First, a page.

State insurance commissioners adopted by a 31-20 vote a market conduct model law designed to streamline the market conduct process, despite reservations voiced by a number of regulators.
The vote on the National Association of Insurance Commissioners version of a Market Conduct Surveillance Model Act was taken during the fall NAIC meeting here.
The model seeks to establish uniform procedures based on a concept of market analysis and targeted examinations. Among other points, it defines the scope of market conduct examinations and authorizes the acceptance of market conduct examinations by states that have enacted similar laws based on a domestic deference approach.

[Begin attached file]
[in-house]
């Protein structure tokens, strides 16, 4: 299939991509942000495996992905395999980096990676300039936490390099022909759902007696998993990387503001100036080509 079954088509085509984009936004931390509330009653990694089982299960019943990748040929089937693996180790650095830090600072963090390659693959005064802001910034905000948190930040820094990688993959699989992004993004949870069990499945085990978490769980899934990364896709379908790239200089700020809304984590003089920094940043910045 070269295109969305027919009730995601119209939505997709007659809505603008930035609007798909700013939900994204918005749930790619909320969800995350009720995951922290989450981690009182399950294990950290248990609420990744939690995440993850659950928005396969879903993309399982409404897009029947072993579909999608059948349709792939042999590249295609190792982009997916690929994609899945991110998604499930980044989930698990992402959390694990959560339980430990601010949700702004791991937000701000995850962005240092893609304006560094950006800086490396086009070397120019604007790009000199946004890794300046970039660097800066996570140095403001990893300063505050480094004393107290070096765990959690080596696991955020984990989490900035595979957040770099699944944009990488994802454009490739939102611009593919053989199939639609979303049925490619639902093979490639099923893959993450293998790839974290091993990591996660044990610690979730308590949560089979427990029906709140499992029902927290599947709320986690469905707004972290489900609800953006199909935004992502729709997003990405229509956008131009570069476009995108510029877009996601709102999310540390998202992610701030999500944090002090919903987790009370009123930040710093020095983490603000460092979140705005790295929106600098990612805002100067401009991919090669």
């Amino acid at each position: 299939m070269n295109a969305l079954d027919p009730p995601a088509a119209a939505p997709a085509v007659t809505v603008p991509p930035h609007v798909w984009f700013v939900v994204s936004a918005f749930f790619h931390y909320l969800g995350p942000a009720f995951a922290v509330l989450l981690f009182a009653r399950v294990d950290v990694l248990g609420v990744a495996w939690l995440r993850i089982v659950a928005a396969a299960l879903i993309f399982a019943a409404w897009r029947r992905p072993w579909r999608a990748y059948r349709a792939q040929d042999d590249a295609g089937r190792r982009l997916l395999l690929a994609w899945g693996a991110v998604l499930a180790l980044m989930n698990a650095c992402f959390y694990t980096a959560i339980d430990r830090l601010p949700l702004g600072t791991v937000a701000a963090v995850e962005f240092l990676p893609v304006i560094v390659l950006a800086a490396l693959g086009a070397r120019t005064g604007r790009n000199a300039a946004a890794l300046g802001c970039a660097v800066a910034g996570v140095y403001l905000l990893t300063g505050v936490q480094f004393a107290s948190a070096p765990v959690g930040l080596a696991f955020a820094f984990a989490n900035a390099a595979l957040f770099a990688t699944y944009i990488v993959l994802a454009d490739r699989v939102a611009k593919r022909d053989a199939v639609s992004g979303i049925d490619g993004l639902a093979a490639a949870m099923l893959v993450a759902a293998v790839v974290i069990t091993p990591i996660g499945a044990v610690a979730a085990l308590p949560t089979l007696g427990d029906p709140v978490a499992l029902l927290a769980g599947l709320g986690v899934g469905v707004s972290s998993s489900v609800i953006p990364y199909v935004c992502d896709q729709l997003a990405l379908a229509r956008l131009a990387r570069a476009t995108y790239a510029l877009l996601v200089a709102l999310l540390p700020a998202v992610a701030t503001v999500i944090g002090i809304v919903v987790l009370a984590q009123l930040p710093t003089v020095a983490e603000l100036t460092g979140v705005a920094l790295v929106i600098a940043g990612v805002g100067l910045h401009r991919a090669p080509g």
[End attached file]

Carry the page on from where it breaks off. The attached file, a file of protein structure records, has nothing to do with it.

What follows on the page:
It was first adopted by the National Conference of Insurance Legislators, Albany, N.Y., in February 2004. The NAIC membership then decided to make changes to the model to allay concerns among regulators that the model would tie their hands in performing market conduct work.
NCOIL had taken the position that if the revised version of the model was not adopted at the fall NAIC meeting, that it would have gone off on its own and adopted its original model.
Many of the elements in the model are incorporated in a new SMART draft proposal released on Aug. 19 by Reps. Mike Oxley, R-Ohio, and Richard Baker, R-La. Streamlining the market conduct process is one area that is considered a way to illustrate the effectiveness of state insurance regulation.